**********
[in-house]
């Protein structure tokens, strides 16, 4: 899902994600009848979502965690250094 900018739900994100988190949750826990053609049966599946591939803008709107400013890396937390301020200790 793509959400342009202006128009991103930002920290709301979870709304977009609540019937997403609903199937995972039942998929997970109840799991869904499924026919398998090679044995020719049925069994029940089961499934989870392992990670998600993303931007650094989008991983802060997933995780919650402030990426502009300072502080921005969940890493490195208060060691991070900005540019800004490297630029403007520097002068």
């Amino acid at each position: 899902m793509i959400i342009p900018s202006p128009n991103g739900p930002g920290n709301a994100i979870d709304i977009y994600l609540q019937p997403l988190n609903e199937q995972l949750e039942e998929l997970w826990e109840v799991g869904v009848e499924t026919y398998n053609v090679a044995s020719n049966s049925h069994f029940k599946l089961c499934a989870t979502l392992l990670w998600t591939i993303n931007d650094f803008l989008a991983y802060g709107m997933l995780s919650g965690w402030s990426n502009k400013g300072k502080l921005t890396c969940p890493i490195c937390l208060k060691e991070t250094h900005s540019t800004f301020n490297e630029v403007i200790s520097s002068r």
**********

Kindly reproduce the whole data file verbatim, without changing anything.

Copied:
[in-house]
């Protein structure tokens, strides 16, 4: 899902994600009848979502965690250094 900018739900994100988190949750826990053609049966599946591939803008709107400013890396937390301020200790 793509959400342009202006128009991103930002920290709301979870709304977009609540019937997403609903199937995972039942998929997970109840799991869904499924026919398998090679044995020719049925069994029940089961499934989870392992990670998600993303931007650094989008991983802060997933995780919650402030990426502009300072502080921005969940890493490195208060060691991070900005540019800004490297630029403007520097002068």
């Amino acid at each position: 899902m793509i959400i342009p900018s202006p128009n991103g739900p930002g920290n709301a994100i979870d709304i977009y994600l609540q019937p997403l988190n609903e199937q995972l949750e039942e998929l997970w826990e109840v799991g869904v009848e499924t026919y398998n053609v090679a044995s020719n049966s049925h069994f029940k599946l089961c499934a989870t979502l392992l990670w998600t591939i993303n931007d650094f803008l989008a991983y802060g709107m997933l995780s919650g965690w402030s990426n502009k400013g300072k502080l921005t890396c969940p890493i490195c937390l208060k060691e991070t250094h900005s540019t800004f301020n490297e630029v403007i200790s520097s002068r």